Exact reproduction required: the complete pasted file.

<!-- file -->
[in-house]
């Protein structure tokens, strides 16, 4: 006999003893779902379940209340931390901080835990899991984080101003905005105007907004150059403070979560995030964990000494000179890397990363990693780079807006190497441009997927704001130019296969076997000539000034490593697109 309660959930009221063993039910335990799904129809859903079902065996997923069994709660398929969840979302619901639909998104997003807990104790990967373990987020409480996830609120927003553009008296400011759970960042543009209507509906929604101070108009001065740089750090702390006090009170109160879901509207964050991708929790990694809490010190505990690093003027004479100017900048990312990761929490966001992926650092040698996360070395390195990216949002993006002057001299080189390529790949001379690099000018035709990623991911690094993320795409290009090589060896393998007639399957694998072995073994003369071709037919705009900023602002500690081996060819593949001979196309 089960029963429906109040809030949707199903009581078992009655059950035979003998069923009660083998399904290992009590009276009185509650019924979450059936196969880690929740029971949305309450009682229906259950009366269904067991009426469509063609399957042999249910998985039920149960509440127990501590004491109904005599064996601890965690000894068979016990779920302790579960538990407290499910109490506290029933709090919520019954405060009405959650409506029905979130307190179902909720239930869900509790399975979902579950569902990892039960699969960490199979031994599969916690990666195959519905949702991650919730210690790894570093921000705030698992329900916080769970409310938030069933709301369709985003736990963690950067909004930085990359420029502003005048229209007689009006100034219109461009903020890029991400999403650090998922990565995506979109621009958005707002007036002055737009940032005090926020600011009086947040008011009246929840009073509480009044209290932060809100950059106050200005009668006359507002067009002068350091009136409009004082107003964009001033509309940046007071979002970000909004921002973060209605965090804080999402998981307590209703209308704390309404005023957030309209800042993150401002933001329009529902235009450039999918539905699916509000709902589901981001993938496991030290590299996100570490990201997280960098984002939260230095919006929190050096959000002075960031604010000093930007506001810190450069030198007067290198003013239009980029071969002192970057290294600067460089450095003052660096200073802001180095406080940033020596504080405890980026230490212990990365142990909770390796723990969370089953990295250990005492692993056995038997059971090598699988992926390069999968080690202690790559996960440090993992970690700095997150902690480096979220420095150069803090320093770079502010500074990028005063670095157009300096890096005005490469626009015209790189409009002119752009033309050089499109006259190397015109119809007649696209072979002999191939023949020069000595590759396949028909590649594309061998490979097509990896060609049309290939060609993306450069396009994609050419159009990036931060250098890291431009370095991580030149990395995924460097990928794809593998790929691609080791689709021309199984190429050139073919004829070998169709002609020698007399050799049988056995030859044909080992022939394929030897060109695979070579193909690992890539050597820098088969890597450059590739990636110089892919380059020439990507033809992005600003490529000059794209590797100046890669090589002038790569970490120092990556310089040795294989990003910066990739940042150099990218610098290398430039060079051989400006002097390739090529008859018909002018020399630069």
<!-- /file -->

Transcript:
[in-house]
């Protein structure tokens, strides 16, 4: 006999003893779902379940209340931390901080835990899991984080101003905005105007907004150059403070979560995030964990000494000179890397990363990693780079807006190497441009997927704001130019296969076997000539000034490593697109 309660959930009221063993039910335990799904129809859903079902065996997923069994709660398929969840979302619901639909998104997003807990104790990967373990987020409480996830609120927003553009008296400011759970960042543009209507509906929604101070108009001065740089750090702390006090009170109160879901509207964050991708929790990694809490010190505990690093003027004479100017900048990312990761929490966001992926650092040698996360070395390195990216949002993006002057001299080189390529790949001379690099000018035709990623991911690094993320795409290009090589060896393998007639399957694998072995073994003369071709037919705009900023602002500690081996060819593949001979196309 089960029963429906109040809030949707199903009581078992009655059950035979003998069923009660083998399904290992009590009276009185509650019924979450059936196969880690929740029971949305309450009682229906259950009366269904067991009426469509063609399957042999249910998985039920149960509440127990501590004491109904005599064996601890965690000894068979016990779920302790579960538990407290499910109490506290029933709090919520019954405060009405959650409506029905979130307190179902909720239930869900509790399975979902579950569902990892039960699969960490199979031994599969916690990666195959519905949702991650919730210690790894570093921000705030698992329900916080769970409310938030069933709301369709985003736990963690950067909004930085990359420029502003005048229209007689009006100034219109461009903020890029991400999403650090998922990565995506979109621009958005707002007036002055737009940032005090926020600011009086947040008011009246929840009073509480009044209290932060809100950059106050200005009668006359507002067009002068350091009136409009004082107003964009001033509309940046007071979002970000909004921002973060209605965090804080999402998981307590209703209308704390309404005023957030309209800042993150401002933001329009529902235009450039999918539905699916509000709902589901981001993938496991030290590299996100570490990201997280960098984002939260230095919006929190050096959000002075960031604010000093930007506001810190450069030198007067290198003013239009980029071969002192970057290294600067460089450095003052660096200073802001180095406080940033020596504080405890980026230490212990990365142990909770390796723990969370089953990295250990005492692993056995038997059971090598699988992926390069999968080690202690790559996960440090993992970690700095997150902690480096979220420095150069803090320093770079502010500074990028005063670095157009300096890096005005490469626009015209790189409009002119752009033309050089499109006259190397015109119809007649696209072979002999191939023949020069000595590759396949028909590649594309061998490979097509990896060609049309290939060609993306450069396009994609050419159009990036931060250098890291431009370095991580030149990395995924460097990928794809593998790929691609080791689709021309199984190429050139073919004829070998169709002609020698007399050799049988056995030859044909080992022939394929030897060109695979070579193909690992890539050597820098088969890597450059590739990636110089892919380059020439990507033809992005600003490529000059794209590797100046890669090589002038790569970490120092990556310089040795294989990003910066990739940042150099990218610098290398430039060079051989400006002097390739090529008859018909002018020399630069």